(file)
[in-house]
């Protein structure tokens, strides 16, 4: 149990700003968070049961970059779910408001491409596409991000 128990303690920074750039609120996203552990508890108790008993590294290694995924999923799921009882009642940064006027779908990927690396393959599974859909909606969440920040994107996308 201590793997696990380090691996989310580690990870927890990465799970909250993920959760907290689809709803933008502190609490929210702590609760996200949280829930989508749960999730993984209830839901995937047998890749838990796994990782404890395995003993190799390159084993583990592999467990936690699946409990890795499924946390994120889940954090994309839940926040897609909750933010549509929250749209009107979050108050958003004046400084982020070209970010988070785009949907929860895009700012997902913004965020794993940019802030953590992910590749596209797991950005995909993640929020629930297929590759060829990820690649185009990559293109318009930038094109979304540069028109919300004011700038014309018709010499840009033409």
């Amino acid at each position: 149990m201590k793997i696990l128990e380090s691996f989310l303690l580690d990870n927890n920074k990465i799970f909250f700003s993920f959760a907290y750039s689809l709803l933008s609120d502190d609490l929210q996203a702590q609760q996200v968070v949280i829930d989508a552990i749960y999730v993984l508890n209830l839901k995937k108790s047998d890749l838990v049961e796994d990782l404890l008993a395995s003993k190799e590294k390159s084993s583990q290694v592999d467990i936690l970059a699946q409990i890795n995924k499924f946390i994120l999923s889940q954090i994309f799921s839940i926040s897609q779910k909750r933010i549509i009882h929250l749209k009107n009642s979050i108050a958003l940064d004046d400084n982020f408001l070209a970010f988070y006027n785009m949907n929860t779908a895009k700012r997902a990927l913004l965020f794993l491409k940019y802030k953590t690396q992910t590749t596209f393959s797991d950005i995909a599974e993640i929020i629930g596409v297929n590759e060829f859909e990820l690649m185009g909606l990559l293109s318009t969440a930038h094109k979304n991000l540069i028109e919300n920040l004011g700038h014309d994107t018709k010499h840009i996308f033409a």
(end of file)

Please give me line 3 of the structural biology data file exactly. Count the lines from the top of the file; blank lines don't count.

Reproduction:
């Amino acid at each position: 149990m201590k793997i696990l128990e380090s691996f989310l303690l580690d990870n927890n920074k990465i799970f909250f700003s993920f959760a907290y750039s689809l709803l933008s609120d502190d609490l929210q996203a702590q609760q996200v968070v949280i829930d989508a552990i749960y999730v993984l508890n209830l839901k995937k108790s047998d890749l838990v049961e796994d990782l404890l008993a395995s003993k190799e590294k390159s084993s583990q290694v592999d467990i936690l970059a699946q409990i890795n995924k499924f946390i994120l999923s889940q954090i994309f799921s839940i926040s897609q779910k909750r933010i549509i009882h929250l749209k009107n009642s979050i108050a958003l940064d004046d400084n982020f408001l070209a970010f988070y006027n785009m949907n929860t779908a895009k700012r997902a990927l913004l965020f794993l491409k940019y802030k953590t690396q992910t590749t596209f393959s797991d950005i995909a599974e993640i929020i629930g596409v297929n590759e060829f859909e990820l690649m185009g909606l990559l293109s318009t969440a930038h094109k979304n991000l540069i028109e919300n920040l004011g700038h014309d994107t018709k010499h840009i996308f033409a």